24. But when the righteous turneth away from his righteousness, and committeth iniquity, and doeth according to all the abominations that the wicked man doeth, shall he live? All his righteousness that he has done shall not be mentioned: in his trespass that he has trespassed, and in his sin that he has sinned, in them shall he die.
24. Et si aversus fuerit justus, a justitia sua, et fecerit iniquitatem, secundum omnes abominationes quas facit impius fecerit, an vivet? Omnes justitia, ejus quas fecit non venient in recordationem:1 in transgressione qua transgressus est, et in scelere, quo scelerate egit, in ipsis morietur.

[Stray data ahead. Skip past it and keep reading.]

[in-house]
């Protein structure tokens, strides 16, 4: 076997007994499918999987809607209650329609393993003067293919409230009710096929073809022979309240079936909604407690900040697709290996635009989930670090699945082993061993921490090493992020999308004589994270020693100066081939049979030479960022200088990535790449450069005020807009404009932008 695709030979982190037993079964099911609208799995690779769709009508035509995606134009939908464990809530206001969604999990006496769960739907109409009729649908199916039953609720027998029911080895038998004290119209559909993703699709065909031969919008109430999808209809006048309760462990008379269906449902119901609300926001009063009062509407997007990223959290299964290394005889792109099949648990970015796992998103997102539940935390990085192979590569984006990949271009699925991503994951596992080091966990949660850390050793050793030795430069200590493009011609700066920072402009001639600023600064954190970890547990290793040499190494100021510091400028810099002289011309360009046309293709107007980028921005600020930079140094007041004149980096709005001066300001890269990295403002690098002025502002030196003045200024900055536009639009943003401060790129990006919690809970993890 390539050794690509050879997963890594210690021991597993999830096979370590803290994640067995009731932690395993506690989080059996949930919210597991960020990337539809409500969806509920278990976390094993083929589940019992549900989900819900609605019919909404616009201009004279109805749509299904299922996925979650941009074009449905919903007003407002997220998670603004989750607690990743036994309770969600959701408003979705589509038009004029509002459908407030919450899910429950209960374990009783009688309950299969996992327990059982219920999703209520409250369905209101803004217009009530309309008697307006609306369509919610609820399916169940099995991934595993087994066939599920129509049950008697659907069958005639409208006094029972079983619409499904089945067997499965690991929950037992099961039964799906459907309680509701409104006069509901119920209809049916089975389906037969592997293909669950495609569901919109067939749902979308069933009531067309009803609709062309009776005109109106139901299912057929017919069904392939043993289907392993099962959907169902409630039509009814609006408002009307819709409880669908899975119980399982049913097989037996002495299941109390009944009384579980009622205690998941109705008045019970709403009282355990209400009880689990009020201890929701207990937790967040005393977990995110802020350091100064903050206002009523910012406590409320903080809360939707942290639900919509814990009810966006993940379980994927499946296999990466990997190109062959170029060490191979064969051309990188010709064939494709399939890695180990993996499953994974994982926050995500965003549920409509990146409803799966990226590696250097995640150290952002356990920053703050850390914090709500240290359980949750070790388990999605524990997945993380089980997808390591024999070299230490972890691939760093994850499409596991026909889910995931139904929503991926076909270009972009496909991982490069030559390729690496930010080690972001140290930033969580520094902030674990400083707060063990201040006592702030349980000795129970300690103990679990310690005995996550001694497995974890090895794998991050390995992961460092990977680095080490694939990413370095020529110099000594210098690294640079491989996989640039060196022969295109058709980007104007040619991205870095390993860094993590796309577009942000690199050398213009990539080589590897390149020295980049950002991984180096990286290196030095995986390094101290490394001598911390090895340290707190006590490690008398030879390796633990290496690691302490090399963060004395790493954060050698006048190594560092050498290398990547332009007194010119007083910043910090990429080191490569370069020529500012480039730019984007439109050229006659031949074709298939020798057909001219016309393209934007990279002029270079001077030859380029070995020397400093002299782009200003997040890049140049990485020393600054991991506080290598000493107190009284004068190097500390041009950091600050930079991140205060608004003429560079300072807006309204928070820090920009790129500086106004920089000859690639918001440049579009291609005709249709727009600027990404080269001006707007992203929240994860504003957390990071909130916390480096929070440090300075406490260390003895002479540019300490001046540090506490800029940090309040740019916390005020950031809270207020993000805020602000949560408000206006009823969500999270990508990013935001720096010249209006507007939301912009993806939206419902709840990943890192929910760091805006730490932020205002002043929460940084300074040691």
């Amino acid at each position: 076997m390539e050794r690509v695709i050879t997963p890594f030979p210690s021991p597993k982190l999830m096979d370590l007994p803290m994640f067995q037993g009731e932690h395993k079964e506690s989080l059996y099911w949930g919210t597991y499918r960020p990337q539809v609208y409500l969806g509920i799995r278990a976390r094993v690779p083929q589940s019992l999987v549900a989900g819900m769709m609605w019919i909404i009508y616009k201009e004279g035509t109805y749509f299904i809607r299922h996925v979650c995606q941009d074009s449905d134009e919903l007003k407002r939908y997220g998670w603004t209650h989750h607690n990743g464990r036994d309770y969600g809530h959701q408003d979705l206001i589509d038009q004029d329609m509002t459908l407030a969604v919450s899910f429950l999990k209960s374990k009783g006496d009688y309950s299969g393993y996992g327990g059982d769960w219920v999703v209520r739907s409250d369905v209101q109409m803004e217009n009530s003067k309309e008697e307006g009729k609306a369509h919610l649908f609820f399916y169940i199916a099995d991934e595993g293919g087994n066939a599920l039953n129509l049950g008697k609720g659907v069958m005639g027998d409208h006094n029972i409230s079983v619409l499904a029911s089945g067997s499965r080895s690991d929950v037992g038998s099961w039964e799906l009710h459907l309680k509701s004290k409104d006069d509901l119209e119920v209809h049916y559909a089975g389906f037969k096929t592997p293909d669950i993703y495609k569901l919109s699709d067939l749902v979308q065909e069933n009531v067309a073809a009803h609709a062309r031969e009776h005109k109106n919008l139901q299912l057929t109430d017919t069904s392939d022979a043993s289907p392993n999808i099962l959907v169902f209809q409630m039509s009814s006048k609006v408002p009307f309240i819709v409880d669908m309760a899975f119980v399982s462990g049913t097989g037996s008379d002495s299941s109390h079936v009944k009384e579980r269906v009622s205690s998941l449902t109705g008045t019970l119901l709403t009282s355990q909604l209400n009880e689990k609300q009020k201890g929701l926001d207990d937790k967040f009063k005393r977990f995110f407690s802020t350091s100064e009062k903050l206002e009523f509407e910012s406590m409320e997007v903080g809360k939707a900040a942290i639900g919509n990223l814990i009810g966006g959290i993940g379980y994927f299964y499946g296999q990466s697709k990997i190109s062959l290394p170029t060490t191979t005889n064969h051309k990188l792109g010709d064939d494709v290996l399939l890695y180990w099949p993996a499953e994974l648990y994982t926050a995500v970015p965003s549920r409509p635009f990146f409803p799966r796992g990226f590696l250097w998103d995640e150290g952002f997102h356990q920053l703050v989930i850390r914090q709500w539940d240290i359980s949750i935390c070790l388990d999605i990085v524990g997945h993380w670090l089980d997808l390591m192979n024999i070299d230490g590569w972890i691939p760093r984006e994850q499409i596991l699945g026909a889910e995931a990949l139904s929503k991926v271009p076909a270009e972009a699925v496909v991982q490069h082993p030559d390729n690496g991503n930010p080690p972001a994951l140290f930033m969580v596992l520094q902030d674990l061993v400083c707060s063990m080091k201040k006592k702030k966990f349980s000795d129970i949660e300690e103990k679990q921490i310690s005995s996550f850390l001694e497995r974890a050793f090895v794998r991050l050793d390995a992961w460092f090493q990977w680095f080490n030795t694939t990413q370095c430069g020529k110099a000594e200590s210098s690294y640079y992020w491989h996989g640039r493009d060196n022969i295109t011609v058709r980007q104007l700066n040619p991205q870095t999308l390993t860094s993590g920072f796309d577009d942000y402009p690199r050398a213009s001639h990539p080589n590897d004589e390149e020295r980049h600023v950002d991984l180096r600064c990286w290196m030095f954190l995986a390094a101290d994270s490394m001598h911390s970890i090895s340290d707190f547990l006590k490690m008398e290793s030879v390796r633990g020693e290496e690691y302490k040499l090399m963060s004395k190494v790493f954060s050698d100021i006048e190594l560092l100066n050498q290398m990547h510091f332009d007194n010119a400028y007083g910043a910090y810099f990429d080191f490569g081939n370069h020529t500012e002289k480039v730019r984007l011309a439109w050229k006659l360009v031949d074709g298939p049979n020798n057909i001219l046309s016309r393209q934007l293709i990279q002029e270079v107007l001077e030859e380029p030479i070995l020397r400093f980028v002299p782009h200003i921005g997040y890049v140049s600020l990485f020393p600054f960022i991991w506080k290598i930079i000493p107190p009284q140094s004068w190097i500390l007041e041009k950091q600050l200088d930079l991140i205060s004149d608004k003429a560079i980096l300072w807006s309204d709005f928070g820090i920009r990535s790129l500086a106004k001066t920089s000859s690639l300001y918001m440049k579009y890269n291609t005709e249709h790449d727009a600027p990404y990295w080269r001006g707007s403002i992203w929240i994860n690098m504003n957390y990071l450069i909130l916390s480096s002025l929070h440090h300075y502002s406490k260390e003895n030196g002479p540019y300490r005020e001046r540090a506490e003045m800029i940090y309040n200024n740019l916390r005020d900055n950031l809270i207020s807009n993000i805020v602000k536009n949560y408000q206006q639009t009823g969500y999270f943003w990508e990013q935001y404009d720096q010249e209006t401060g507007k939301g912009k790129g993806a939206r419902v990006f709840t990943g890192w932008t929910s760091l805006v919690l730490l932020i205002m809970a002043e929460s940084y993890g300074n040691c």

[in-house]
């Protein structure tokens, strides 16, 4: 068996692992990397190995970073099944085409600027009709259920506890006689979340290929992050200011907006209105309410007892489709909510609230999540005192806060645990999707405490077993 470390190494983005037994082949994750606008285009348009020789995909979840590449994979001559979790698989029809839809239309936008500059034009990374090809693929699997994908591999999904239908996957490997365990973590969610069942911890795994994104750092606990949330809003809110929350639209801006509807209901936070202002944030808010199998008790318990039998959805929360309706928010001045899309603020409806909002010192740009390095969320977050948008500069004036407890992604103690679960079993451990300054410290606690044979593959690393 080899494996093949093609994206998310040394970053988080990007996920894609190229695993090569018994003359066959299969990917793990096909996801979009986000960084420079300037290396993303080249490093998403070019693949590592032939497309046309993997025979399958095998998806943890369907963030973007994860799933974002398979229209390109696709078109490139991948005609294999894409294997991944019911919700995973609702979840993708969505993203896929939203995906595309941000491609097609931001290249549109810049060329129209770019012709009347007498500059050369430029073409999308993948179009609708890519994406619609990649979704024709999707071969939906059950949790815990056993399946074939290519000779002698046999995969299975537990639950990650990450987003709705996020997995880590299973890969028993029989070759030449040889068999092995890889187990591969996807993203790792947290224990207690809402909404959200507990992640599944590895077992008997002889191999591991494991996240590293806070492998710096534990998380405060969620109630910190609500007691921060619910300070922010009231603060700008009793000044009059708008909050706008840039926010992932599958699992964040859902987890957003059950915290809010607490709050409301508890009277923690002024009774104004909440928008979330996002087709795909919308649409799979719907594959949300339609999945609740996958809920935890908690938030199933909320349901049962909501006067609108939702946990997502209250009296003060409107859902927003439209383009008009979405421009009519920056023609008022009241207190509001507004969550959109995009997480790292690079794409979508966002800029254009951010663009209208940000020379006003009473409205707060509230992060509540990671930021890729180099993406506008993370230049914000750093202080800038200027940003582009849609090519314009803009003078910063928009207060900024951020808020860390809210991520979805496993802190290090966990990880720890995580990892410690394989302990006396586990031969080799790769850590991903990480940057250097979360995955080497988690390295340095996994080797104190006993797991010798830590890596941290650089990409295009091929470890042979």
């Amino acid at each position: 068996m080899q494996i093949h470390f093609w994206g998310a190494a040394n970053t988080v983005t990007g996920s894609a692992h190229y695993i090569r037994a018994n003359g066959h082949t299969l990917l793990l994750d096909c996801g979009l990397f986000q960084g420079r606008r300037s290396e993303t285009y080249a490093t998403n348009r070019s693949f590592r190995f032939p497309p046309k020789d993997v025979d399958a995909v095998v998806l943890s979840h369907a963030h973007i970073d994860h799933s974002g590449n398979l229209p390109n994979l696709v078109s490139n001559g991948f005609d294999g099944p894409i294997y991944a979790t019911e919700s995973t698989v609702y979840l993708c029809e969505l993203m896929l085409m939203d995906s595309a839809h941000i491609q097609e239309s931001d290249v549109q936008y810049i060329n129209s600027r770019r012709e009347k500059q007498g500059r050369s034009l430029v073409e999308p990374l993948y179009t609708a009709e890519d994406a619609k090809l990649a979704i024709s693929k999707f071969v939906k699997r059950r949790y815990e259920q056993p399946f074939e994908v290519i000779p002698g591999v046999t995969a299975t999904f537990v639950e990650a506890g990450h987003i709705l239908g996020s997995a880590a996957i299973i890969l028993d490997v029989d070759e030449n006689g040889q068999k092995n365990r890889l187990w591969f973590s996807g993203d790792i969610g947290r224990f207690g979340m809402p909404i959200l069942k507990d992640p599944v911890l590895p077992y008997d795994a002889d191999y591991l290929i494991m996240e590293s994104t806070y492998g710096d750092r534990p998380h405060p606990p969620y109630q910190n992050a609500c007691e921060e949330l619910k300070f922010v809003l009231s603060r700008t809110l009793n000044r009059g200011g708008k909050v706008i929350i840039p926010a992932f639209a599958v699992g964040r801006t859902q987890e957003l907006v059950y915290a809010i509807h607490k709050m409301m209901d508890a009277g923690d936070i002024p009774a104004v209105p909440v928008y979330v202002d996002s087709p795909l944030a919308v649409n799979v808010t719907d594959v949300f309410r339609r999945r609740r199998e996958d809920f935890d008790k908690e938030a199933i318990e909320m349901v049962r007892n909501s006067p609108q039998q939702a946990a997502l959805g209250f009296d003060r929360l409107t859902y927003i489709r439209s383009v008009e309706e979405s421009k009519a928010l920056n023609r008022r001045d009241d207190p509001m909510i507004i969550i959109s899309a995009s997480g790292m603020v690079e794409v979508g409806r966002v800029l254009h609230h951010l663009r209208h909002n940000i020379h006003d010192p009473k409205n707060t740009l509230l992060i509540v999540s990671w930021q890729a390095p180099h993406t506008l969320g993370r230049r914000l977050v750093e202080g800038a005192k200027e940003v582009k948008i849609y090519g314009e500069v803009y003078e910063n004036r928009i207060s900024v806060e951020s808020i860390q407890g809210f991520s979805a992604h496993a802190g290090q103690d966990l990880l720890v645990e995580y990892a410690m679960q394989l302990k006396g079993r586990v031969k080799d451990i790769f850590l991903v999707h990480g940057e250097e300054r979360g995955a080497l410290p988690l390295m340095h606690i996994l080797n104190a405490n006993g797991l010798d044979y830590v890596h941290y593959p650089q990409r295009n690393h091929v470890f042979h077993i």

As in the last lecture the Prophet offered to sinners a sure hope of pardon if they heartily repented, and promised that God would be propitious to them as soon as they shall seek reconciliation with him: so now, on the other hand, he pronounces, if the just shall decline from his justice, whatever he has hitherto done, shall not come into the account before God. He urged sinners to repentance when he assured them that God was prepared to pardon them: but he now frightens those who profess for the occasion to be pure and sincere worshipers of God, if they fall back in the midst of their course: as Paul says, Let him who stands take heed lest he fall. (1 Corinthians 10:12.) Besides, we gather from this passage, as Christ teaches, that those only are happy who persevere, (Matthew 24:13;) since a temporary righteousness will never profit those apostates who afterwards turn aside from God. We see, then, how these two clauses unite together, namely, that God invites all who are in danger of perdition with extended arms, and promises them salvation if they heartily return to him. Again, that he may restrain within the bounds of duty those who have made some progress, and correct their sloth and stir up their anxiety, he threatens, that unless they pursue the course of a holy and pious life to the end, their former righteousness will not profit them. But here a question arises, Can a truly just person deflect from the right way? for he who is begotten of God is so free from the tyranny of sin that he devotes himself wholly to righteousness: and then if any do turn aside, they prove that they were always strangers to God. If they had been of us, says John, they would never have gone out from us. (1 John 2:19.) And regeneration is an incorruptible seed: so we must determine that the faithful who are truly regenerate never fall away from righteousness, but are retained by God's unconquered power: for God's calling in the elect is without repentance. (Romans 11:29.) Hence he continues the course of his grace even to the end. Nor are they to be listened to, who, in contradiction to Scripture, teach that faith is extinct in the elect, when, through its barrenness, they bring forth no fruit. In what sense, then, does Ezekiel mean that the just fall away? That question is easily answered, since he is not here treating of the living root of justice, but of the outward form or appearance, as we commonly say. Paul reminds us that God knows us, but adds, that this seal remains. (2 Timothy 2:19.) God therefore claims to himself alone the difference between the elect and the reprobate, since many seem to be members of his Church who are only outwardly such. And that passage of Augustine is true, that there are many wolves within, and many sheep without.2 For before God demonstrates his election, the sheep wander, and seem altogether strangers to the hope of salvation. Meanwhile many hypocrites make use of the name of God, and openly boast themselves pre-eminent in the Church, but inwardly they are wolves. But because it often happens that some make the greatest show of piety and justice, the Prophet very properly says, that if such fall away, they cannot boast of their former righteousness before God, since its remembrance will be bloated out.